For immediate release: Thursday, May 12, 2022
Contact: Jolene Nieves Byzon, 215-300-1071
Philadelphia, PA – Using publicly available data, the Office of City Controller created and released an interactive map to show the assessment changes for Philadelphia’s residential properties for Tax Year 2023. The reassessment, the first since 2019, resulted in a median increase in assessed value of 31% for residential properties classified as single-family homes. However, at an individual property level, many property assessments have doubled or even tripled.
“We hope that this map will be used as a tool by City Council and residents alike to understand trends in assessed value changes and bring much needed transparency to the reassessment process,” said City Controller Rebecca Rhynhart. “Philadelphians deserve an accurate, predictable, and transparent property assessment system and a fair taxation system.”
The heat map shows each property colored according to the percent change in the assessment from last year’s value (Tax Year 2022) to this year’s value (Tax Year 2023). Of the approximately 450,000 single-family residential properties, we noted the following:
- 107,594 property assessments increased by 50% or more;
- 30,814 property assessments increased by 100% or more;
- 6,227 property assessments increased by 200% or more; and
- 3,580 property assessments increased by 300% or more.
The initial review conducted by the Controller’s Office noted that the largest percent increases are concentrated in parts of North Philadelphia, West Philadelphia, and South Philadelphia. Additionally, the initial review suggests inconsistencies in land valuation, identifying 4,200 properties, including 3,300 residential properties, with land valuations of $0.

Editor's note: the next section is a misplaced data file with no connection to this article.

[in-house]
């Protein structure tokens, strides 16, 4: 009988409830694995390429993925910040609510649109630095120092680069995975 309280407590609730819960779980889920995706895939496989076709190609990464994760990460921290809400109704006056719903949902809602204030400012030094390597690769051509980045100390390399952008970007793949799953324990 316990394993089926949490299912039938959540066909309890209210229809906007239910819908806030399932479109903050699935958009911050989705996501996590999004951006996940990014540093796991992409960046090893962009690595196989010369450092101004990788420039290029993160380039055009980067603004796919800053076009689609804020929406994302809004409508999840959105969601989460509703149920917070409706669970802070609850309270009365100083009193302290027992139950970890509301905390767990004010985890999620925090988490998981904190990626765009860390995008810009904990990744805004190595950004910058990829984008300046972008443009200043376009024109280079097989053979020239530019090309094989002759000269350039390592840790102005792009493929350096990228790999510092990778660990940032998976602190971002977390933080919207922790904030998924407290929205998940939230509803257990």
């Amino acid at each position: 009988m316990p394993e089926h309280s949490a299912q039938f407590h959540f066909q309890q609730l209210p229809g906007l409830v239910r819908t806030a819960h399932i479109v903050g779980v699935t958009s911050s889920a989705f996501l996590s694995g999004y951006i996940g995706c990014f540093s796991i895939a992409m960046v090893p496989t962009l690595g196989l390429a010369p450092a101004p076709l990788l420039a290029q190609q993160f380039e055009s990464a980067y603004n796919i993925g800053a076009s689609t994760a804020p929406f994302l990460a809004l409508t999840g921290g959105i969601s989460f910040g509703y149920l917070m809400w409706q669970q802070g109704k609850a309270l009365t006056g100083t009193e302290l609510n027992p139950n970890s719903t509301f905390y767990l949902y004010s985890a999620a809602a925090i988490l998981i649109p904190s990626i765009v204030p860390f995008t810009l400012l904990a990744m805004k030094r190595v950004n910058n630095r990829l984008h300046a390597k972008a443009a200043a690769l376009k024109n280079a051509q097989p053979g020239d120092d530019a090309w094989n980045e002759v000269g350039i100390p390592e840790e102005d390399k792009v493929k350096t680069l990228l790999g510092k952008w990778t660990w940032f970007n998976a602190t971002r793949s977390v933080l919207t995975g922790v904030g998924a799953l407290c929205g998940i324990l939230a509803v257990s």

“When we looked at property assessments in 2019, we found that our poorest neighborhoods had the worst assessments – our most vulnerable residents were paying more than their fair share of property taxes, compared to wealthier neighborhoods. At this point, the Office of Property Assessment has not released its methodology or data to show these earlier issues were addressed. While it is possible that there are large increases in assessed values for Tax Year 2023, it is unlikely that the market changes over the last three years alone account for the doubling of assessed values in certain parts of the city. Couple that with the opaque process and inconsistencies in land valuation and one thing is clear: the reassessment process needs to be better.”
The Controller’s Office previously reviewed the property assessment process in its report “The Accuracy and Fairness of Philadelphia’s Property Assessments,” after the median assessment for single-family, residential properties increased by 10.5% for Tax Year 2019.
The City of Philadelphia released updated assessed values for all properties in the city on May 9, 2022.